♦ Everywhere we went in South Africa people would gather around our bikes, and the same was true out here in the Transkei. There came a moment, though, when the magnetism of those smiling faces suddenly became much more important than our destination. So we stopped. And we let ourselves be totally embraced by these kids with their magical sense of simplicity and joyful curiosity. At one point I was taking digital pictures of them and then showing them the screen. And they were so floored. I was so floored. I'd shoot and then they'd dogpile me. We took them for rides on the bikes, they asked us our names and we tried to pronounce theirs. I don't know how long we stayed, but we never made it near the beach, and when we finally did ride away we'd all been moved to the point of feeling shaken. These people had an inexplicable feeling of happiness surrounding them, yet they were very poor, their futures so limited. It was a kind of happiness that was new to us. Haunting, almost, because the purity of it seemed unobtainable.

♦ This experience wouldn't have been available from the seat of a car or a tour bus, of course. When you are on a motorcycle you are infinitely more connected to your surroundings. There's no ignoring the smells, the temperatures, the hands outstretched in greeting. All day we would wave back to people, even to the drivers of oncoming cars and trucks who would flash their lights in greeting. We were surprised at how even this fleeting bit of contact seemed to make them so happy. You can imagine the cumulative effect it had on us. Our souls grew fat and jolly.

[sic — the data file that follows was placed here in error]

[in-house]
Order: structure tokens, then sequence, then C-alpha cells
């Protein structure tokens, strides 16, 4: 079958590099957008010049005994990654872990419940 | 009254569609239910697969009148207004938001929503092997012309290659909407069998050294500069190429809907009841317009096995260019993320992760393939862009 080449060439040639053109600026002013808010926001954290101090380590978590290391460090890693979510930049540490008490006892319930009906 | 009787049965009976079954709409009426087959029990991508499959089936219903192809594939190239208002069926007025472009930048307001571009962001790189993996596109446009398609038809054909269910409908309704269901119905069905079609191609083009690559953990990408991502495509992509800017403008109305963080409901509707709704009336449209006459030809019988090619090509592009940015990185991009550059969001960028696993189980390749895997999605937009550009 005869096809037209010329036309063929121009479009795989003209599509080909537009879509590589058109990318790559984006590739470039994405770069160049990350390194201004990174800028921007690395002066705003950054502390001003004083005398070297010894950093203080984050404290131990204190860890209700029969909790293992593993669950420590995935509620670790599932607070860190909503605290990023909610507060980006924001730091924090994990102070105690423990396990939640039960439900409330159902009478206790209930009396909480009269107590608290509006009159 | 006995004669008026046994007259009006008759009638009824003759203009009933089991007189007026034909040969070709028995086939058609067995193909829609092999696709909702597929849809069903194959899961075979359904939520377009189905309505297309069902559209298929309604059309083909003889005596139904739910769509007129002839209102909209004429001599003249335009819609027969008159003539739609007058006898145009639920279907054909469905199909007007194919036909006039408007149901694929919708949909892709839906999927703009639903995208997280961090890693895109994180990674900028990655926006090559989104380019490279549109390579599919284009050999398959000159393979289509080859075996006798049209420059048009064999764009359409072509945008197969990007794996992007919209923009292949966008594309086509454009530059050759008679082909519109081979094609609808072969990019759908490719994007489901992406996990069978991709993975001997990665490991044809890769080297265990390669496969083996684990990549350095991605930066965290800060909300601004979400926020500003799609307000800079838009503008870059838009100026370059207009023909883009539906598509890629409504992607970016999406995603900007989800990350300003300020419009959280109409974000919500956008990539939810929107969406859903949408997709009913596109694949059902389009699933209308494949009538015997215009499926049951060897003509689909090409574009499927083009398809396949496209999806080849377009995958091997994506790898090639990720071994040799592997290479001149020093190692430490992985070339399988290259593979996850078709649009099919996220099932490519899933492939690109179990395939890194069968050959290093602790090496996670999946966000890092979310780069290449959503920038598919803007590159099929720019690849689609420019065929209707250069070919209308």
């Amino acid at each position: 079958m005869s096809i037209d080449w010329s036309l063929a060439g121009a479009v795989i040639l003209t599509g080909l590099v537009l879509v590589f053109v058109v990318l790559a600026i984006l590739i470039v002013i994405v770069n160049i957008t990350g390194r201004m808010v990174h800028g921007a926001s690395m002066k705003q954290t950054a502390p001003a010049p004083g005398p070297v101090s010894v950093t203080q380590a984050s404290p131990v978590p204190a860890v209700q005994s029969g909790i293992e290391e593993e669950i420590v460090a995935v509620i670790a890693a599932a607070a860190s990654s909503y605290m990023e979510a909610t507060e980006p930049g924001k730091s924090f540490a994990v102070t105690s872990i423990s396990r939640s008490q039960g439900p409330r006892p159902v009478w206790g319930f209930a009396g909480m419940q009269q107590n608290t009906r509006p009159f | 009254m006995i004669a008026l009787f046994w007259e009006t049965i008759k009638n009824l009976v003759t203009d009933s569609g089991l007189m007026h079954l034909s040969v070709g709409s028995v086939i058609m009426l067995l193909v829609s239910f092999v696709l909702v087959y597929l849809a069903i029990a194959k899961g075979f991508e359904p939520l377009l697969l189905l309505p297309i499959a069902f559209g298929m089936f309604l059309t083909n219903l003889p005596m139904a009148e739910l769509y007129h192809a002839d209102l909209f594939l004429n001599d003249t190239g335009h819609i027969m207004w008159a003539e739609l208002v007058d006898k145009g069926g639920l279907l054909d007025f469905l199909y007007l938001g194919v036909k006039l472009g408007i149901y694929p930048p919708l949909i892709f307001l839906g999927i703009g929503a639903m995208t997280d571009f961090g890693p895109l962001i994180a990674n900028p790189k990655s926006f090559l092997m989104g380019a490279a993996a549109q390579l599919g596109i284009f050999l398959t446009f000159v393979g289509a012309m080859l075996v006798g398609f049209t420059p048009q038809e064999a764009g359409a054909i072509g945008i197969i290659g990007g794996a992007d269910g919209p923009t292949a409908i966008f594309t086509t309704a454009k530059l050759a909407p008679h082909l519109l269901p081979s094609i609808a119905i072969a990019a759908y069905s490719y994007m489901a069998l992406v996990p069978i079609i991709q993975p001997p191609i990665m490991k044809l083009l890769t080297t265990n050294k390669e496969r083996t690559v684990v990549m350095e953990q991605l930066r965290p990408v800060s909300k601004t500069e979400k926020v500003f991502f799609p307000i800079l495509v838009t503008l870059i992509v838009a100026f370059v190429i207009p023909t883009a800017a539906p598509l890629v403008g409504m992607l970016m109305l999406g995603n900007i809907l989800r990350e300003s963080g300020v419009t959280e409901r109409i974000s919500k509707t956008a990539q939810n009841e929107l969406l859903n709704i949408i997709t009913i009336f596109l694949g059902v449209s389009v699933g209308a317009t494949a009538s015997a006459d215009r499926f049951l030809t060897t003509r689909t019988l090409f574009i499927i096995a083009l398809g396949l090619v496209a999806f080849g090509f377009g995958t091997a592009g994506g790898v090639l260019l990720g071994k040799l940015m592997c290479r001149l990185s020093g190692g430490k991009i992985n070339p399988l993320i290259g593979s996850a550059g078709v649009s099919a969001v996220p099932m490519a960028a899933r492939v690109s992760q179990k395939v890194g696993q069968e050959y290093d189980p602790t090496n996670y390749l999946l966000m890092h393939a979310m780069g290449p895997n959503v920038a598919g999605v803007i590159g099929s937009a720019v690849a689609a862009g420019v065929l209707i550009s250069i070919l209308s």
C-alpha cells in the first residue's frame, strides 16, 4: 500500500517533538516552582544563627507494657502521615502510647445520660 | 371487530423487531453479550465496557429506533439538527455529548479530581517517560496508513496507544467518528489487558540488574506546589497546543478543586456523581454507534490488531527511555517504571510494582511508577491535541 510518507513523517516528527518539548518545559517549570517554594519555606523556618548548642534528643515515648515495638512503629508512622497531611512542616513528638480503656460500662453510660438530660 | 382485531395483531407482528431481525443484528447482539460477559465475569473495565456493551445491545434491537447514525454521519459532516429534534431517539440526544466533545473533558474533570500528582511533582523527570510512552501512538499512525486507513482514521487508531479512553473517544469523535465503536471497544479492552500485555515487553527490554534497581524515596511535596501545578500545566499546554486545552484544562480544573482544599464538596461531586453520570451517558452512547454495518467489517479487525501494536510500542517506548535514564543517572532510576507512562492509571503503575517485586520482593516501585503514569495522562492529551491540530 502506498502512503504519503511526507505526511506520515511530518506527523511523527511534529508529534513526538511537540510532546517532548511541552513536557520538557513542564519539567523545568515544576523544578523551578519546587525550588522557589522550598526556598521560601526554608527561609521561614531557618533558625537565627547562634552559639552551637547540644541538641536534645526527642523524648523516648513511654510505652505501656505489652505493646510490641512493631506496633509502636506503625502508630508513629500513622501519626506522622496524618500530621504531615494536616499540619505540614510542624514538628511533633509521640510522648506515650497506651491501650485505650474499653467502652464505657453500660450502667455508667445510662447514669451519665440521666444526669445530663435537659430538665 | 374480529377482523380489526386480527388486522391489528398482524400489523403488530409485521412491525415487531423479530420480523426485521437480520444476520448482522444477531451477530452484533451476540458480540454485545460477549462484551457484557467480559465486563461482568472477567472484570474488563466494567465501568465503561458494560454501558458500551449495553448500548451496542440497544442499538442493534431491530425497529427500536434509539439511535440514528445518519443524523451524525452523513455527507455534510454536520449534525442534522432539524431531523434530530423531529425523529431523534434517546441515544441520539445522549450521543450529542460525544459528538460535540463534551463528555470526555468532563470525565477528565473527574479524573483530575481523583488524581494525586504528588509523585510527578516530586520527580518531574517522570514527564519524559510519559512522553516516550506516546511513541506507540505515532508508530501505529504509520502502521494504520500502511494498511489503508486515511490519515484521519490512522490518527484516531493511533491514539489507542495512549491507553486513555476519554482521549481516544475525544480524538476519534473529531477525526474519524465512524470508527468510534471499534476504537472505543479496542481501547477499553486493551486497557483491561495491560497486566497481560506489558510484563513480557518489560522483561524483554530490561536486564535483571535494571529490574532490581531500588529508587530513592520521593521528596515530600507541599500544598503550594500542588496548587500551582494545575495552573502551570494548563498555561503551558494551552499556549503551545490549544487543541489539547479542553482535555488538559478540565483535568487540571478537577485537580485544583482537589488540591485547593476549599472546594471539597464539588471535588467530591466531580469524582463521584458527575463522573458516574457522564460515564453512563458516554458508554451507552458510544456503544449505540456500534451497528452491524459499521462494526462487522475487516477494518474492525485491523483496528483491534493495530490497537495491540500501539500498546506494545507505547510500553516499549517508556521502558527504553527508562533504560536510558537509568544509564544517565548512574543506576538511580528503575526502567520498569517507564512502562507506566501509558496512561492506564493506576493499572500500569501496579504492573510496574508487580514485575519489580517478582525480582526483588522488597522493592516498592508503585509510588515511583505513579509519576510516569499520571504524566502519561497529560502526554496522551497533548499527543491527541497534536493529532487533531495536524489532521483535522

♦ After we'd seen South Africa so close up, it was impossible not to be infected by its generosity of spirit. I know our last gourmet roadside picnic (an original Edelweiss tradition) at Torgaat Beach was not only a favorite moment of the guests, but also of the guides, simply because of the people we shared it with. We had extra food, so Hellrigl and Preining invited everyone around us to join in. The warm feeling made it easier to say goodbye to the crazy-blue Indian Ocean, which we'd turn away from that eighth day so we could make our way inland toward Zulu territory and finally Kruger National Park for a bit of the real, real Africa. The one involving lions, rhinos, zebras and giraffes...and a food chain that doesn't include brie cheese.

♦ Our time among the Zulu was priceless. We stayed in huts on the location set of the 1986 miniseries Shaka Zulu that follows Africa's most famous tribal king's life and his people's struggle during the height of British invasion. The sets are now used as dioramas, and the locals dress in somewhat authentic fashion and reenact period lifestyle. This was colorful and fun, if a bit hokey. The coolest thing was talking to the Zulu about how modern tribal life stays surprisingly true to ancient structure and ritual. If you have enough cows, for example, you can buy as many wives as you can handle.